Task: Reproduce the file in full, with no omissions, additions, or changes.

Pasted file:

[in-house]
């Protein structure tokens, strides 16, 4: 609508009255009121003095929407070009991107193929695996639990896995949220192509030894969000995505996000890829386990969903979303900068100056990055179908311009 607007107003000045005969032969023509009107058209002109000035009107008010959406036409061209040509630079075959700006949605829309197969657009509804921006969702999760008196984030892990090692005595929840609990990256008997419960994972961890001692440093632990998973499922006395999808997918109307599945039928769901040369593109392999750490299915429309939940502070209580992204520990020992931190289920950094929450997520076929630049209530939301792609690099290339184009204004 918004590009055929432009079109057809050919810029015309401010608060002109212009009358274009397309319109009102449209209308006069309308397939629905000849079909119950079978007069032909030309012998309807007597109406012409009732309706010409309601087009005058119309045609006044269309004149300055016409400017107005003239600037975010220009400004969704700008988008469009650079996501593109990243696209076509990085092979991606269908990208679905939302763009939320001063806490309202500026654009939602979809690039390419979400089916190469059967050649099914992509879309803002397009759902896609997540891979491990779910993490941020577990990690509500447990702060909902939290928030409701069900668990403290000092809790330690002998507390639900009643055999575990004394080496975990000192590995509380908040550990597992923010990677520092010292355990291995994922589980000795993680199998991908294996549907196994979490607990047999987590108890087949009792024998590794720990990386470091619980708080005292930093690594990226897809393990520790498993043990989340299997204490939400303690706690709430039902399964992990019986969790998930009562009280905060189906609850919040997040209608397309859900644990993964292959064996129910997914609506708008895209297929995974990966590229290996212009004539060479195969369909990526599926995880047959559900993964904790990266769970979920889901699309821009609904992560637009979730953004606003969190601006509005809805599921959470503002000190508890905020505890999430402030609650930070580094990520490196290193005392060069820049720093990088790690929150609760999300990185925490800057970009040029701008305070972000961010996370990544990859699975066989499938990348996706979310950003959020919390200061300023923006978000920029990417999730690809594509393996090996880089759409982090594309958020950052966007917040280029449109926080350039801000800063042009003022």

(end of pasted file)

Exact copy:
[in-house]
């Protein structure tokens, strides 16, 4: 609508009255009121003095929407070009991107193929695996639990896995949220192509030894969000995505996000890829386990969903979303900068100056990055179908311009 607007107003000045005969032969023509009107058209002109000035009107008010959406036409061209040509630079075959700006949605829309197969657009509804921006969702999760008196984030892990090692005595929840609990990256008997419960994972961890001692440093632990998973499922006395999808997918109307599945039928769901040369593109392999750490299915429309939940502070209580992204520990020992931190289920950094929450997520076929630049209530939301792609690099290339184009204004 918004590009055929432009079109057809050919810029015309401010608060002109212009009358274009397309319109009102449209209308006069309308397939629905000849079909119950079978007069032909030309012998309807007597109406012409009732309706010409309601087009005058119309045609006044269309004149300055016409400017107005003239600037975010220009400004969704700008988008469009650079996501593109990243696209076509990085092979991606269908990208679905939302763009939320001063806490309202500026654009939602979809690039390419979400089916190469059967050649099914992509879309803002397009759902896609997540891979491990779910993490941020577990990690509500447990702060909902939290928030409701069900668990403290000092809790330690002998507390639900009643055999575990004394080496975990000192590995509380908040550990597992923010990677520092010292355990291995994922589980000795993680199998991908294996549907196994979490607990047999987590108890087949009792024998590794720990990386470091619980708080005292930093690594990226897809393990520790498993043990989340299997204490939400303690706690709430039902399964992990019986969790998930009562009280905060189906609850919040997040209608397309859900644990993964292959064996129910997914609506708008895209297929995974990966590229290996212009004539060479195969369909990526599926995880047959559900993964904790990266769970979920889901699309821009609904992560637009979730953004606003969190601006509005809805599921959470503002000190508890905020505890999430402030609650930070580094990520490196290193005392060069820049720093990088790690929150609760999300990185925490800057970009040029701008305070972000961010996370990544990859699975066989499938990348996706979310950003959020919390200061300023923006978000920029990417999730690809594509393996090996880089759409982090594309958020950052966007917040280029449109926080350039801000800063042009003022």